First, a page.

David Henderson reports on the Scottish Office's massive investment in quality services for youngsters
The pound;150 million childcare package, launched this week by Donald Dewar, the Scottish Secretary, will signal a new breed of para-educational worker, similar to that in other European countries.
Thousands of staff hoping to work in a plethora of out-of-school care and holiday schemes, pre-school and homework clubs are likely to be regulated by a revised structure of national qualifications and quality assurance. Ministers guarantee parents safe, affordable and high standard places, many of them based in primary schools.
Currently, one in 40 primaries has access to an out-of-school club but ministers want to ensure one-in-four has a club by the end of this parliament.
The first Scottish Office strategy on childcare - a major plank of Labour's family agenda - suggests the new professionals may want to progress into classroom assistants, an idea already gaining ground in education departments. Authorities are already planning to pilot the use of assistants as supports to teachers.
Ministers want to raise the pay of care staff and offer better professional progress in a bid to raise the standards, status and attractiveness of childcare.
Through a combination of funding, the Scottish Secretary promised pound;150 million over the next four years on top of the commitment to provide a nursery place for all four-year-olds. "This will revolutionise childcare," Mr Dewar forecast.
Sam Galbraith, the children's minister, added: "This is a major development for Scotland. We've never had a childcare strategy."
Irene Audain, development officer with the Scottish Out of School Care Network, described it as a huge investment. "I am absolutely delighted. The strategy contains a lot of the major components for which we've been fighting for years. Through training and proper quality assurance, we're making a new childcare profession," Ms Audain said.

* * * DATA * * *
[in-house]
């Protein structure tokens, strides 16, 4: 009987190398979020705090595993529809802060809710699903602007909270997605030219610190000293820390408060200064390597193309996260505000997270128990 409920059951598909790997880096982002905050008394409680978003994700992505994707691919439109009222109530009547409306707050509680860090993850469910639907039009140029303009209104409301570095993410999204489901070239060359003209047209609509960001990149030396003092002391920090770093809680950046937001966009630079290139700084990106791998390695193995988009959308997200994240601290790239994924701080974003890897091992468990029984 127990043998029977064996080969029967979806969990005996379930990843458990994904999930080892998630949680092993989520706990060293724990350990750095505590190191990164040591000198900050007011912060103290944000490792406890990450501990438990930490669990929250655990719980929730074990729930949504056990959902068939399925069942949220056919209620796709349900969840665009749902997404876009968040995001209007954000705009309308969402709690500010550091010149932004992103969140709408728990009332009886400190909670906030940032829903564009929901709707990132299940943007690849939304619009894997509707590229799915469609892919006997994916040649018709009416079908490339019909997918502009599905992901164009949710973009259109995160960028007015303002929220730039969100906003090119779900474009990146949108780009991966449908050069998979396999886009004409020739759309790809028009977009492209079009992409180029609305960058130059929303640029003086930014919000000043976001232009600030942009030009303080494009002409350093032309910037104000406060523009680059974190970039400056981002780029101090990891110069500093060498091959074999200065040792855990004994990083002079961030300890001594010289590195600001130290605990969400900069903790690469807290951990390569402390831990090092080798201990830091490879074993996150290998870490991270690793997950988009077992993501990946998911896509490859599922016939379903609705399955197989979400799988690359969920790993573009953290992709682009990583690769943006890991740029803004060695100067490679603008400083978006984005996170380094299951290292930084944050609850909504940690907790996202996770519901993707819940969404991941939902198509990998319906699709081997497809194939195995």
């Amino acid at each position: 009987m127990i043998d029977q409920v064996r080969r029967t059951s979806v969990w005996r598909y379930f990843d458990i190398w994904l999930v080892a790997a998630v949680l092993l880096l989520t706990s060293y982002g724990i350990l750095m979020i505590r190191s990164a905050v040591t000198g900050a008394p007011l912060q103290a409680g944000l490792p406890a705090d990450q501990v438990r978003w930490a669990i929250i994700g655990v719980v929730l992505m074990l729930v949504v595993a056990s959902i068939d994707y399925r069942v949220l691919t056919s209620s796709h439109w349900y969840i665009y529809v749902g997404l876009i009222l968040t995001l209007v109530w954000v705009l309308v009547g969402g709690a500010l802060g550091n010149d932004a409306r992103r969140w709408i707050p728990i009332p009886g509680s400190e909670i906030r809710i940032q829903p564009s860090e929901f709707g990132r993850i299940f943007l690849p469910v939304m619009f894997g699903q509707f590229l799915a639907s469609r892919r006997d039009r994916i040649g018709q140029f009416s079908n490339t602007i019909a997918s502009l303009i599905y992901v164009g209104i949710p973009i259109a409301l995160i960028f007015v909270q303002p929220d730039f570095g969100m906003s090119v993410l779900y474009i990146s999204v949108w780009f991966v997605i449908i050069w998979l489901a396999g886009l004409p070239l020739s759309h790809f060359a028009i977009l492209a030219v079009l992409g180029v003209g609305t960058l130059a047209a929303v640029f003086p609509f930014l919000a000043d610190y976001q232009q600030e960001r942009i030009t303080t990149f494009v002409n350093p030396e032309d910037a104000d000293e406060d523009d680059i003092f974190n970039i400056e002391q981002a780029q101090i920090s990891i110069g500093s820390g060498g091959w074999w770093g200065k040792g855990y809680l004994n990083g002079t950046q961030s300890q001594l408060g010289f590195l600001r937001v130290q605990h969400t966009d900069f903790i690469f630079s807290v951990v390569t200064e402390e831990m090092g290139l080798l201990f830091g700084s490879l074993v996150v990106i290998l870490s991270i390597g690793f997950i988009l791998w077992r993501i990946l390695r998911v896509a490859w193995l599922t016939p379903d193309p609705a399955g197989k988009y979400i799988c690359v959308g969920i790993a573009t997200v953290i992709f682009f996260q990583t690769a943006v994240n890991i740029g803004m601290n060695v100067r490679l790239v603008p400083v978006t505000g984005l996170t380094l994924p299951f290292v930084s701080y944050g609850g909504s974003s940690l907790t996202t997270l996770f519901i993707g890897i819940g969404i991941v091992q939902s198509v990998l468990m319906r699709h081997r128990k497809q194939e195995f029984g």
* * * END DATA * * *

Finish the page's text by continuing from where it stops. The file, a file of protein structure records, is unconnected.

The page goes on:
She believed that tax credits for families will make an enormous difference. They were announced in the March Budget and come on stream in October 1999. Parents will receive a subsidy up to pound;70 a week for one child and pound;105 for two or more to pay for any childcare they think suits their needs.
"This will stimulate demand because parents will be able to pay for it," Ms Audain said. She also backed the proposal for part and full-time students to be helped with childcare costs. "This is especially important for lone parents," she added.
Dr Bronwen Cohen, director of Children in Scotland and a member of the new Scottish Childcare Board that will monitor and advise on developments, said the green paper represents a "quantum leap forward". "It has long been known that services in this country are the poorest in the European Union so we are greatly encouraged by the strategy," she said.
However, Dr Cohen is pressing ministers to introduce childcare targets to bring services up to Nordic standards.
Bob Kay, chairman of the Association of Scottish Colleges, urged ministers to include colleges in their thinking on training.
Ministers say the test of their policy will be better outcomes for children, including their readiness to learn by the time they reach school and enjoyable, developmental activities out of school hours.
Their second aim is to allow more parents the chance to take up work, education or training. Local authorities will be asked to set up 'childcare partnerships' to assess needs and plan provision for children from birth to 14 years old.
* Mr Dewar announced pound;5 million to kick-start projects this year, pound;3.8 million of which will go to councils. They will also receive extra funding for administration and to set up helplines for parents.
Next April, the first tranche of Lottery money, worth pound;25 million over four years, will be available for out-of-school care. A further pound;23 million Lottery cash over four years will support activities for older children, including homework clubs.
Beyond that the tax credits for parents are expected to increase provision "tenfold", according to the Scottish Secretary.
Up to 5,000 unemployed adults may be recruited through the Welfare to Work programme to help staff new services.
Responses to the strategy have to be submitted by the end of July.
Leader, page 14